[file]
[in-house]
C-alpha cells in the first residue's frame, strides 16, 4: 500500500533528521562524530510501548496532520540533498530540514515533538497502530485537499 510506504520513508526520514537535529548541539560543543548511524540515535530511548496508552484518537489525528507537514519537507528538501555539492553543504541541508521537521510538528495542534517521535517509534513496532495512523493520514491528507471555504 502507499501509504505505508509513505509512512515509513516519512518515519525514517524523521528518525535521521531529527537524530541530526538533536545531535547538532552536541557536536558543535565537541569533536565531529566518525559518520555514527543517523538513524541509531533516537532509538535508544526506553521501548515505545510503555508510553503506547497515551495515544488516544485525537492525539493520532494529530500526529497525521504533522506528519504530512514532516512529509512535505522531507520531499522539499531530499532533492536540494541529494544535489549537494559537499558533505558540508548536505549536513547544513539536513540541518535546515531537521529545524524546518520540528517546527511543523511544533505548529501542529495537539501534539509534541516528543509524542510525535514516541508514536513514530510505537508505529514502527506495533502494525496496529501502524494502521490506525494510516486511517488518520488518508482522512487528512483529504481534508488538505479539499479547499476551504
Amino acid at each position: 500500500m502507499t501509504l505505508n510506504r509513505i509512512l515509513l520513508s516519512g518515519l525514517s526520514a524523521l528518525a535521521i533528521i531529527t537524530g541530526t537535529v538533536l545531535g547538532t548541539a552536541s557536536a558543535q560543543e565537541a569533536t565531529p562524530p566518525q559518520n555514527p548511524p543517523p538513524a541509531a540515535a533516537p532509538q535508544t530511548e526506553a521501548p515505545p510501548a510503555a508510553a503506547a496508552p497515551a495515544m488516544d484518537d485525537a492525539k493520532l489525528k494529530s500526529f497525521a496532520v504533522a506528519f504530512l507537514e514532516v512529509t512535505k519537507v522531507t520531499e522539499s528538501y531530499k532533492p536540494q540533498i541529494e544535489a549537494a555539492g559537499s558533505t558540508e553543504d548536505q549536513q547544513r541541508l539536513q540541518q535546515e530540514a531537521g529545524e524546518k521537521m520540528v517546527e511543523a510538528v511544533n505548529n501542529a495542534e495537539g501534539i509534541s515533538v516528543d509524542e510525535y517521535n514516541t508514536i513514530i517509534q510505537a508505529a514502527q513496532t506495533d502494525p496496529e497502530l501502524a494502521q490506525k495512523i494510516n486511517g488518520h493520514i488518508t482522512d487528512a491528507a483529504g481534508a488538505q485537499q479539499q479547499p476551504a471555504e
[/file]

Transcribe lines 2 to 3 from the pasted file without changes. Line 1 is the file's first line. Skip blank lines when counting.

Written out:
C-alpha cells in the first residue's frame, strides 16, 4: 500500500533528521562524530510501548496532520540533498530540514515533538497502530485537499 510506504520513508526520514537535529548541539560543543548511524540515535530511548496508552484518537489525528507537514519537507528538501555539492553543504541541508521537521510538528495542534517521535517509534513496532495512523493520514491528507471555504 502507499501509504505505508509513505509512512515509513516519512518515519525514517524523521528518525535521521531529527537524530541530526538533536545531535547538532552536541557536536558543535565537541569533536565531529566518525559518520555514527543517523538513524541509531533516537532509538535508544526506553521501548515505545510503555508510553503506547497515551495515544488516544485525537492525539493520532494529530500526529497525521504533522506528519504530512514532516512529509512535505522531507520531499522539499531530499532533492536540494541529494544535489549537494559537499558533505558540508548536505549536513547544513539536513540541518535546515531537521529545524524546518520540528517546527511543523511544533505548529501542529495537539501534539509534541516528543509524542510525535514516541508514536513514530510505537508505529514502527506495533502494525496496529501502524494502521490506525494510516486511517488518520488518508482522512487528512483529504481534508488538505479539499479547499476551504
Amino acid at each position: 500500500m502507499t501509504l505505508n510506504r509513505i509512512l515509513l520513508s516519512g518515519l525514517s526520514a524523521l528518525a535521521i533528521i531529527t537524530g541530526t537535529v538533536l545531535g547538532t548541539a552536541s557536536a558543535q560543543e565537541a569533536t565531529p562524530p566518525q559518520n555514527p548511524p543517523p538513524a541509531a540515535a533516537p532509538q535508544t530511548e526506553a521501548p515505545p510501548a510503555a508510553a503506547a496508552p497515551a495515544m488516544d484518537d485525537a492525539k493520532l489525528k494529530s500526529f497525521a496532520v504533522a506528519f504530512l507537514e514532516v512529509t512535505k519537507v522531507t520531499e522539499s528538501y531530499k532533492p536540494q540533498i541529494e544535489a549537494a555539492g559537499s558533505t558540508e553543504d548536505q549536513q547544513r541541508l539536513q540541518q535546515e530540514a531537521g529545524e524546518k521537521m520540528v517546527e511543523a510538528v511544533n505548529n501542529a495542534e495537539g501534539i509534541s515533538v516528543d509524542e510525535y517521535n514516541t508514536i513514530i517509534q510505537a508505529a514502527q513496532t506495533d502494525p496496529e497502530l501502524a494502521q490506525k495512523i494510516n486511517g488518520h493520514i488518508t482522512d487528512a491528507a483529504g481534508a488538505q485537499q479539499q479547499p476551504a471555504e